International Women’s Day 2016: A Celebration
Tuesday 8th March 2016
This International Women’s Day, it would be easy to focus on women as victims and survivors of domestic abuse. It’s the perfect day to remind everyone that two women a week, on average, are still killed in England and Wales by a current or former partner. And it would be wrong not to.
But International Women’s Day isn’t just about women as victims and survivors. It’s about women who do whatever they can to bring us closer to the goal of equality. Today, I want to celebrate women who have done so much to overcome the three main changes that must happen in order to reduce domestic abuse in this country.
The first of these is that specialist services must be accessible to all, and sustainable. Secondly, all public agencies must understand the nature and impact of domestic abuse – especially the coercive control and gender dynamics at its heart. And third, the culture that sustains and even condones the abuse of women by men must change.
These are three among many who have made a difference.
First, the campaigning group, Sisters Uncut. At Women’s Aid, we have campaigned for over three years against cuts to specialist services. We have had tangible successes with our SOS campaign and Give Me Shelter in partnership with The Sun, and worked closely with government departments to back up our public campaigning.
But look at what Sisters Uncut have done. Just one example: they stormed the red carpet at the premiere of the film Suffragette, gaining worldwide coverage and the support of the film’s stars. “Dead women don’t vote,” they said. Brave, bold, unashamedly feminist, they provide the powerful activism that is absolutely essential to achieve change. There are many roles in the struggle. Their role complements Women’s Aid’s and you can bet it has made a difference.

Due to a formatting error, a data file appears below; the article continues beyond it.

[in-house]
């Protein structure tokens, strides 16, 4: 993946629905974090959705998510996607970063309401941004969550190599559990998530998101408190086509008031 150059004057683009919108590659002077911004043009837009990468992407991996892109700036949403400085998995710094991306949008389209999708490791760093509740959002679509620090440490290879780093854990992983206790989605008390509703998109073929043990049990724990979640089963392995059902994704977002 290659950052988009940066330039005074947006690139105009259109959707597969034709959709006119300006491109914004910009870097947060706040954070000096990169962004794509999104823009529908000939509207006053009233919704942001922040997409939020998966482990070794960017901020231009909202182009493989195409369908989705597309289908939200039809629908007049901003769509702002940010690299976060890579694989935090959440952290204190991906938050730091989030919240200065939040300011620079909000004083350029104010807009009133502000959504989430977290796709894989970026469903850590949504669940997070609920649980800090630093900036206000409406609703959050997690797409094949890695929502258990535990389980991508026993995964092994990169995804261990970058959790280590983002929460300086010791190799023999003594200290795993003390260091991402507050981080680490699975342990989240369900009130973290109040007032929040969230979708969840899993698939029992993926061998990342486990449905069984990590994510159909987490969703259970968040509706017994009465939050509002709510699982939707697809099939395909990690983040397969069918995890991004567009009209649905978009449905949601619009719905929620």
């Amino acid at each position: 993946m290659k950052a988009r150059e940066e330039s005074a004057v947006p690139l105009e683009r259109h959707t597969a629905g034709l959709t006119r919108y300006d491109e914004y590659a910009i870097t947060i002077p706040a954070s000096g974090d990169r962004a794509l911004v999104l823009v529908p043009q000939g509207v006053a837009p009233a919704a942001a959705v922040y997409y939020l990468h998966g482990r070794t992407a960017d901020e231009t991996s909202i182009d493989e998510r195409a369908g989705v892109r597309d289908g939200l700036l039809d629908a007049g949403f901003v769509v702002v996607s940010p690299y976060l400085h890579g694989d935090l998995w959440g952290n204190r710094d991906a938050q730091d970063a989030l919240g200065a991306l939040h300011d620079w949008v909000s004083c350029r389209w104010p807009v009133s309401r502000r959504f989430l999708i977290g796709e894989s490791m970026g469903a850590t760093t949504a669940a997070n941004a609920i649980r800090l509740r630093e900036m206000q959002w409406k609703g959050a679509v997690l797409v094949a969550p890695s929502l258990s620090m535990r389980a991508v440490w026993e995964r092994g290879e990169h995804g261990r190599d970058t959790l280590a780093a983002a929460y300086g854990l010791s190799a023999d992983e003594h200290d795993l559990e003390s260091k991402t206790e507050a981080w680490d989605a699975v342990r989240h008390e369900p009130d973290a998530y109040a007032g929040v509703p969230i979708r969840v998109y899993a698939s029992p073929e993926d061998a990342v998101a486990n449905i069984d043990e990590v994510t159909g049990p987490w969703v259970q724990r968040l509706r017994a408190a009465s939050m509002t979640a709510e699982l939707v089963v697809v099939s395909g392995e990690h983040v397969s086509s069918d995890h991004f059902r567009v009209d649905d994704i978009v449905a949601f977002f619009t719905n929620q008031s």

Second, I want to thank and celebrate Claire Throssell, who has launched the Child First campaign with Women’s Aid and is the major reason behind the impact it has had in such a short time. You can read Claire’s story in her own words here. Claire’s two sons, Jack and Paul, were killed by their father after he was given contact by a family court – despite being a known perpetrator of domestic abuse, and despite the children saying they were afraid of him. The family court system fails time and again to recognise coercive control, and to see a perpetrator’s use of the courts as abuse. When we asked survivors and our federation of specialist services what Women’s Aid should campaign about, the vast majority pointed to the growing “contact at all costs” culture of the family courts, that neglect their duty to put the child first. Claire, with her startling dignity and courage, has given a voice to so many women who must be heard as they fight for their children’s and their own safety.
Third, for continuing to reverse the poisonous trend of “I’m not a feminist, but…”, I thank Emma Watson. Her #heforshe campaign has shown young women they should demand equality, and young men that they need to share their power. Before next International Women’s Day, let’s hope we see thousands, millions more women calling themselves feminists. Just do it. If other feminists say you’re not one – well, I’m not sure who put them in charge. If you’re a feminist, you believe violence against women happens because men think they have a right to power over women: a right so many cultures – including in Britain (whatever “British culture” may be) – sustain in myriad ways, both subtle and blatant. Feminism is the best means we have to fight it. And there is strength in numbers.
To these women, and to all who move us closer to accessible and sustainable specialist domestic abuse services, to true understanding of domestic abuse, and to culture change: thank you.
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